How does Jtrix differ from Jini, and can they interoperate?
- Isolation. Service code and client code are
completely isolated. A big win here is for versioning.
Suppose your Jini client used parser.jar version
1.1 and a Jini service used parser.jar version 1.2.
Then, because the client and service sit in the
same space, your application would fall over. With
Jtrix the client and service code are completely
isolated, and can use completely different versions
of libraries without fear. They only need to share
the same version of the (very minimal) base library
and of course talk via an agreed service interface.
- Security. A consequence of isolation. In Jini
it is possible for the Jini client to sandbox itself
against the Jini service code, but the Jini service
has to trust the Jini client. In Jtrix no trust is
assumed. The client and server cannot interfere
with each other in any way.
- Hosting service. A service that is important
to Jtrix is the "hosting service". The idea is that
an application can find somewhere else to run
and copy itself into that space. This way an
application can scale up to meet demand, distributing
itself as needed. This is important for Web Services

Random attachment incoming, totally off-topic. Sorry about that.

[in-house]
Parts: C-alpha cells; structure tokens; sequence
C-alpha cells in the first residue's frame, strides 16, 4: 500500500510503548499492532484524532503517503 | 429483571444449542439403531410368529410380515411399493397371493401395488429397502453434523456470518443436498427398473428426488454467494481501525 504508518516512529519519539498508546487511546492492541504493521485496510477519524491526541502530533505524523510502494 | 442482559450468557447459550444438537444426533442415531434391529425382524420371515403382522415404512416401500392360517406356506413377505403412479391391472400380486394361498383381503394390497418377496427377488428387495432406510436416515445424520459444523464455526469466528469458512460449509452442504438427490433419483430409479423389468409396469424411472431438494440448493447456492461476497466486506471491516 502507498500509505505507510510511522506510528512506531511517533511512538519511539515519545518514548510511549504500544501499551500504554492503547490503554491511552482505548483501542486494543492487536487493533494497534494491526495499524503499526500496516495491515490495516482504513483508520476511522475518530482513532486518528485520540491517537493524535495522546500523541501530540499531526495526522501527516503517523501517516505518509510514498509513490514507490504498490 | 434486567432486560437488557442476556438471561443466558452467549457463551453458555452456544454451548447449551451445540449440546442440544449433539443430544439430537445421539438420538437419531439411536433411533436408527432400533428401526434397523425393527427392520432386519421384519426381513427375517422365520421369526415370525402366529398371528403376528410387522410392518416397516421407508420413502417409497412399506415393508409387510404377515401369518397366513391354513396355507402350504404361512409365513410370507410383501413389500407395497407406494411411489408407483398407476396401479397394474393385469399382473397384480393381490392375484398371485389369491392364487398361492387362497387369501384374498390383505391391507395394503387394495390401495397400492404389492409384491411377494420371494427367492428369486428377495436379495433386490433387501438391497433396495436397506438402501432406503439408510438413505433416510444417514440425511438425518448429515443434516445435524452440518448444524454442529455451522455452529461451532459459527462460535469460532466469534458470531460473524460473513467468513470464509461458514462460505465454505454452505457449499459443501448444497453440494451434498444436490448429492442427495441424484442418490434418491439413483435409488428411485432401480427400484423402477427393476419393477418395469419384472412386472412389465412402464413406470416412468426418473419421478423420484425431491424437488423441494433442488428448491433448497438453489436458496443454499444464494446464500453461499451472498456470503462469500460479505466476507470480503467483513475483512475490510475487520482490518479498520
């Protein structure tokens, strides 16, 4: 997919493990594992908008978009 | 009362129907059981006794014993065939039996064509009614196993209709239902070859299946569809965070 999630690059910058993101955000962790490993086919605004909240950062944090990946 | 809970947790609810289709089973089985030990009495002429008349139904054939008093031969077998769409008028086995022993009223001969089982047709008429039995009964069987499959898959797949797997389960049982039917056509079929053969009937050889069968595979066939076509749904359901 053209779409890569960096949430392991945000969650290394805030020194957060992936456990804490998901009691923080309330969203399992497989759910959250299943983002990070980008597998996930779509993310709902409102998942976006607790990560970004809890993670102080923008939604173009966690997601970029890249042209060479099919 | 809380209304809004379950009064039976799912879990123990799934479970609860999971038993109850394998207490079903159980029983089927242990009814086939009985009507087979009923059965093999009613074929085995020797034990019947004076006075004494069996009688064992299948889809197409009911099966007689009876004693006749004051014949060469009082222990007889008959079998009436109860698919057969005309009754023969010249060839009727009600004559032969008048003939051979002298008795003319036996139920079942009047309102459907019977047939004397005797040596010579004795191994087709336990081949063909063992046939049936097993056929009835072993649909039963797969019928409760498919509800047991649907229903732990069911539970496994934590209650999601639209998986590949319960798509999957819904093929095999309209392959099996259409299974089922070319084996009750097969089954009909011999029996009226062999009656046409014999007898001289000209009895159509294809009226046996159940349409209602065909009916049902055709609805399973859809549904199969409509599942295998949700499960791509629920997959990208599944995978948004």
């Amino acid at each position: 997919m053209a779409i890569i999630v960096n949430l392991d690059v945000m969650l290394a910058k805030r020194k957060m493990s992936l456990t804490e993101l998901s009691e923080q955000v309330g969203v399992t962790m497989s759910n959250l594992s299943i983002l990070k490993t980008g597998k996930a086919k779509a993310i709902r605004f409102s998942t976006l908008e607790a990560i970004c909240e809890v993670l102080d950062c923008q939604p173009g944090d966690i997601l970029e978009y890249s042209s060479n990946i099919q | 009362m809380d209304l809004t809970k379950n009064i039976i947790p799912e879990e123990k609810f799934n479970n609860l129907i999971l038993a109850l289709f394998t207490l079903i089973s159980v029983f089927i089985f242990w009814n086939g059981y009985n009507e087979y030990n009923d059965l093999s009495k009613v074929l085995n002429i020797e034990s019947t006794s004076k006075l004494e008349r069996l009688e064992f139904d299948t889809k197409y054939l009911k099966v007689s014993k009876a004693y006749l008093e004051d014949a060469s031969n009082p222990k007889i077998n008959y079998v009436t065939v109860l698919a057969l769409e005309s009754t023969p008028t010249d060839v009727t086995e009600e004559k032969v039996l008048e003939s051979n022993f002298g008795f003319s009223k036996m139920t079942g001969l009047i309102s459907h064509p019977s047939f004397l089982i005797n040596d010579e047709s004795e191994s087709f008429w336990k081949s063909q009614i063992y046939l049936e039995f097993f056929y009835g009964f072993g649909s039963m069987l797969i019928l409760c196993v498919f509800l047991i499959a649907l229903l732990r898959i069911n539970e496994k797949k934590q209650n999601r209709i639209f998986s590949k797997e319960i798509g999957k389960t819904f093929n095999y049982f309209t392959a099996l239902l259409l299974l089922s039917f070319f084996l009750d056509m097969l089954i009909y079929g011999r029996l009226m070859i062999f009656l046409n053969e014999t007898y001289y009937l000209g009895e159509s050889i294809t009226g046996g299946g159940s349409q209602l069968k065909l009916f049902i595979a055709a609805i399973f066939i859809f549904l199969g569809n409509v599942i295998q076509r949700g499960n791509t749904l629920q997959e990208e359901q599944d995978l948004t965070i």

which need to respond to demand globally.
With Jini a hosting service isn't practical.
- Accountability. If you're going to allow an alien application to run on your system you must be able to monitor its resource usage (CPU, memory, disk, network connections, etc). This way you can bill the user fairly. Without this a Web Service won't be able to expand to another cluster because the cluster owner wouldn't be able to run a business viably. Jtrix has accountability built in at the base level.
These were considered key for Jtrix, and are so fundamental to any system that extending Jini would not have been possible. Much of Jtrix's core code is all about protecting one component from any other.
Since Jini and Jtrix share the same external aims they are compatible. A very sensible thing would be to have a Jtrix service export a Jini service by default. A Jtrix netlet (application component) can happily use a Jini service.